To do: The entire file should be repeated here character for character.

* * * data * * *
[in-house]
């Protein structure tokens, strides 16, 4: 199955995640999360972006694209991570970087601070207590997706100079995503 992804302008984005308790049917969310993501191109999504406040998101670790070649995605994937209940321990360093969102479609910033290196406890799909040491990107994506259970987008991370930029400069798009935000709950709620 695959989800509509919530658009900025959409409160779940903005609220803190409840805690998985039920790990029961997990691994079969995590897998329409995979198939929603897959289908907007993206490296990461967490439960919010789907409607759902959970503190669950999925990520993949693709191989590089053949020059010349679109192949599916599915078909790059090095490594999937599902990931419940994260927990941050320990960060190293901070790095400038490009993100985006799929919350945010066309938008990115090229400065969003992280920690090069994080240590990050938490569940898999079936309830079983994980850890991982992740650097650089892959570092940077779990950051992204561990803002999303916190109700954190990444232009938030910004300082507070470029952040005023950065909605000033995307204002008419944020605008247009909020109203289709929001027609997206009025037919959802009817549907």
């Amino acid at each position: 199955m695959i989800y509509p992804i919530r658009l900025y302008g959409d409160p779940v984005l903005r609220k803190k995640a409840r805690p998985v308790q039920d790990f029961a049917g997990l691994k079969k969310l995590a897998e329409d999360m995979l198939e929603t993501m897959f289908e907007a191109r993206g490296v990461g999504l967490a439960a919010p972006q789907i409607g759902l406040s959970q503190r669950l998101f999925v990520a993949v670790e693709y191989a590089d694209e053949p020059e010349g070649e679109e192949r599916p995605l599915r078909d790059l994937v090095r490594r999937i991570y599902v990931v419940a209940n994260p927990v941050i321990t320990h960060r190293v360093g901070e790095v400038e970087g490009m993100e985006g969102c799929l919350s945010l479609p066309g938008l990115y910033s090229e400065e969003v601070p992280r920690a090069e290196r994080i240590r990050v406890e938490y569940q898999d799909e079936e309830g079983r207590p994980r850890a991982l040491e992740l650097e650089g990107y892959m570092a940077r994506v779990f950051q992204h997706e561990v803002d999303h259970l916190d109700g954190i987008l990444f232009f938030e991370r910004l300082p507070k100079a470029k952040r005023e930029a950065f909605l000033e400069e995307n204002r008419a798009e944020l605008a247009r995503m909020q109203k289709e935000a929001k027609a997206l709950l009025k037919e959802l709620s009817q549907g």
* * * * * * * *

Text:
[in-house]
């Protein structure tokens, strides 16, 4: 199955995640999360972006694209991570970087601070207590997706100079995503 992804302008984005308790049917969310993501191109999504406040998101670790070649995605994937209940321990360093969102479609910033290196406890799909040491990107994506259970987008991370930029400069798009935000709950709620 695959989800509509919530658009900025959409409160779940903005609220803190409840805690998985039920790990029961997990691994079969995590897998329409995979198939929603897959289908907007993206490296990461967490439960919010789907409607759902959970503190669950999925990520993949693709191989590089053949020059010349679109192949599916599915078909790059090095490594999937599902990931419940994260927990941050320990960060190293901070790095400038490009993100985006799929919350945010066309938008990115090229400065969003992280920690090069994080240590990050938490569940898999079936309830079983994980850890991982992740650097650089892959570092940077779990950051992204561990803002999303916190109700954190990444232009938030910004300082507070470029952040005023950065909605000033995307204002008419944020605008247009909020109203289709929001027609997206009025037919959802009817549907």
């Amino acid at each position: 199955m695959i989800y509509p992804i919530r658009l900025y302008g959409d409160p779940v984005l903005r609220k803190k995640a409840r805690p998985v308790q039920d790990f029961a049917g997990l691994k079969k969310l995590a897998e329409d999360m995979l198939e929603t993501m897959f289908e907007a191109r993206g490296v990461g999504l967490a439960a919010p972006q789907i409607g759902l406040s959970q503190r669950l998101f999925v990520a993949v670790e693709y191989a590089d694209e053949p020059e010349g070649e679109e192949r599916p995605l599915r078909d790059l994937v090095r490594r999937i991570y599902v990931v419940a209940n994260p927990v941050i321990t320990h960060r190293v360093g901070e790095v400038e970087g490009m993100e985006g969102c799929l919350s945010l479609p066309g938008l990115y910033s090229e400065e969003v601070p992280r920690a090069e290196r994080i240590r990050v406890e938490y569940q898999d799909e079936e309830g079983r207590p994980r850890a991982l040491e992740l650097e650089g990107y892959m570092a940077r994506v779990f950051q992204h997706e561990v803002d999303h259970l916190d109700g954190i987008l990444f232009f938030e991370r910004l300082p507070k100079a470029k952040r005023e930029a950065f909605l000033e400069e995307n204002r008419a798009e944020l605008a247009r995503m909020q109203k289709e935000a929001k027609a997206l709950l009025k037919e959802l709620s009817q549907g």